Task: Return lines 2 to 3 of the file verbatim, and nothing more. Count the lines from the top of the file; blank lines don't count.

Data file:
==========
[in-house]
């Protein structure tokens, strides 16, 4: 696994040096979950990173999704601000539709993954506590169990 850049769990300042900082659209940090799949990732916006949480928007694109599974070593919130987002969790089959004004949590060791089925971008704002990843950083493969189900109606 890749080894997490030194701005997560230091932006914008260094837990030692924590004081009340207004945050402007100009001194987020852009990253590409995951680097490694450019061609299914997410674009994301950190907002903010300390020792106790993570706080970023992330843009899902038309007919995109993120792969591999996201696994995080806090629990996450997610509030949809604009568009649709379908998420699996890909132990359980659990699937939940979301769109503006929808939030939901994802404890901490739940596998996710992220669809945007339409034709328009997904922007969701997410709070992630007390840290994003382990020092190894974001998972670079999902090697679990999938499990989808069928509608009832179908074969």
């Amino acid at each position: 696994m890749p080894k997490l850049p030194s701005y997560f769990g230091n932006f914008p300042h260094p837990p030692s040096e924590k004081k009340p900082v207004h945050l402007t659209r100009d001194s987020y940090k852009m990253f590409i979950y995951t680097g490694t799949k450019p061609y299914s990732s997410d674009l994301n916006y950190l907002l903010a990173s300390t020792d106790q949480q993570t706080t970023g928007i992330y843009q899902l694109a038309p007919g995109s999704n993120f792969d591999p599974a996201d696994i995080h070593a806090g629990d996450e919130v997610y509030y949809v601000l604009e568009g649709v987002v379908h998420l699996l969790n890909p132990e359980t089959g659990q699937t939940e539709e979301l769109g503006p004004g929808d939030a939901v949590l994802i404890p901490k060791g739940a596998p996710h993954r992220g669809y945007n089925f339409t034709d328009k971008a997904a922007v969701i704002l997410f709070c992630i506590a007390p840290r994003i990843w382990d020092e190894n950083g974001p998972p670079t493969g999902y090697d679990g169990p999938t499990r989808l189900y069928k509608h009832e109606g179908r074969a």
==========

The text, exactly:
């Protein structure tokens, strides 16, 4: 696994040096979950990173999704601000539709993954506590169990 850049769990300042900082659209940090799949990732916006949480928007694109599974070593919130987002969790089959004004949590060791089925971008704002990843950083493969189900109606 890749080894997490030194701005997560230091932006914008260094837990030692924590004081009340207004945050402007100009001194987020852009990253590409995951680097490694450019061609299914997410674009994301950190907002903010300390020792106790993570706080970023992330843009899902038309007919995109993120792969591999996201696994995080806090629990996450997610509030949809604009568009649709379908998420699996890909132990359980659990699937939940979301769109503006929808939030939901994802404890901490739940596998996710992220669809945007339409034709328009997904922007969701997410709070992630007390840290994003382990020092190894974001998972670079999902090697679990999938499990989808069928509608009832179908074969």
């Amino acid at each position: 696994m890749p080894k997490l850049p030194s701005y997560f769990g230091n932006f914008p300042h260094p837990p030692s040096e924590k004081k009340p900082v207004h945050l402007t659209r100009d001194s987020y940090k852009m990253f590409i979950y995951t680097g490694t799949k450019p061609y299914s990732s997410d674009l994301n916006y950190l907002l903010a990173s300390t020792d106790q949480q993570t706080t970023g928007i992330y843009q899902l694109a038309p007919g995109s999704n993120f792969d591999p599974a996201d696994i995080h070593a806090g629990d996450e919130v997610y509030y949809v601000l604009e568009g649709v987002v379908h998420l699996l969790n890909p132990e359980t089959g659990q699937t939940e539709e979301l769109g503006p004004g929808d939030a939901v949590l994802i404890p901490k060791g739940a596998p996710h993954r992220g669809y945007n089925f339409t034709d328009k971008a997904a922007v969701i704002l997410f709070c992630i506590a007390p840290r994003i990843w382990d020092e190894n950083g974001p998972p670079t493969g999902y090697d679990g169990p999938t499990r989808l189900y069928k509608h009832e109606g179908r074969a």